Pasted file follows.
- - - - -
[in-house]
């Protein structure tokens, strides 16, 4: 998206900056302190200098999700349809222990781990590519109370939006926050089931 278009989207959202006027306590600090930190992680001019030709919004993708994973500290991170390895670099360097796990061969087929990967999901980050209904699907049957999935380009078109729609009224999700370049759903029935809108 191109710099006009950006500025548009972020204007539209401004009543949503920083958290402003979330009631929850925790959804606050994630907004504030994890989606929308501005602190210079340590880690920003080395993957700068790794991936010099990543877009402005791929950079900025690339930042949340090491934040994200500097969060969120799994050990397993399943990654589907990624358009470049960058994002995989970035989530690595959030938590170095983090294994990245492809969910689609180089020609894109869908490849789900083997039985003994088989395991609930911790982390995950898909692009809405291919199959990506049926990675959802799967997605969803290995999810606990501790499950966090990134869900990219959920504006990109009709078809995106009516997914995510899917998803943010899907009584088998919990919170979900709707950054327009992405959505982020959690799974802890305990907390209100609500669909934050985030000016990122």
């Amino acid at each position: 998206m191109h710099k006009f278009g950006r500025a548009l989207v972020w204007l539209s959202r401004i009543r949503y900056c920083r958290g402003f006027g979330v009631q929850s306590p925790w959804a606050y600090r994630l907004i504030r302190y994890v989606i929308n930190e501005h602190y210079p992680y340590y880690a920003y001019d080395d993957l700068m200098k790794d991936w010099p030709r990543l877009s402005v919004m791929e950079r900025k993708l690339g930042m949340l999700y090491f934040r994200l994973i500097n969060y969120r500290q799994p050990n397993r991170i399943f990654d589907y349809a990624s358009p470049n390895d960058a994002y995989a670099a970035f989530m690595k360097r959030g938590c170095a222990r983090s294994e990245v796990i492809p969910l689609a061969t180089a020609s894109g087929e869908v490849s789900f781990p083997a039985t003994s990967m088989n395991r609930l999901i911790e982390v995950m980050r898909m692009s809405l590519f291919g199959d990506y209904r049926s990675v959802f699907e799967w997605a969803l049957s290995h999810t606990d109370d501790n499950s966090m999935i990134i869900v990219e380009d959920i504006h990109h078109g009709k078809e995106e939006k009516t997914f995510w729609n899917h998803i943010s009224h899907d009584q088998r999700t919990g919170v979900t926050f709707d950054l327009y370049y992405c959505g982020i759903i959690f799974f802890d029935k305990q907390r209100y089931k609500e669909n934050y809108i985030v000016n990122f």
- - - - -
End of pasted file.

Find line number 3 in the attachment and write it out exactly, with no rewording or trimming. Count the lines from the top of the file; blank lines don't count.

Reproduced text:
């Amino acid at each position: 998206m191109h710099k006009f278009g950006r500025a548009l989207v972020w204007l539209s959202r401004i009543r949503y900056c920083r958290g402003f006027g979330v009631q929850s306590p925790w959804a606050y600090r994630l907004i504030r302190y994890v989606i929308n930190e501005h602190y210079p992680y340590y880690a920003y001019d080395d993957l700068m200098k790794d991936w010099p030709r990543l877009s402005v919004m791929e950079r900025k993708l690339g930042m949340l999700y090491f934040r994200l994973i500097n969060y969120r500290q799994p050990n397993r991170i399943f990654d589907y349809a990624s358009p470049n390895d960058a994002y995989a670099a970035f989530m690595k360097r959030g938590c170095a222990r983090s294994e990245v796990i492809p969910l689609a061969t180089a020609s894109g087929e869908v490849s789900f781990p083997a039985t003994s990967m088989n395991r609930l999901i911790e982390v995950m980050r898909m692009s809405l590519f291919g199959d990506y209904r049926s990675v959802f699907e799967w997605a969803l049957s290995h999810t606990d109370d501790n499950s966090m999935i990134i869900v990219e380009d959920i504006h990109h078109g009709k078809e995106e939006k009516t997914f995510w729609n899917h998803i943010s009224h899907d009584q088998r999700t919990g919170v979900t926050f709707d950054l327009y370049y992405c959505g982020i759903i959690f799974f802890d029935k305990q907390r209100y089931k609500e669909n934050y809108i985030v000016n990122f």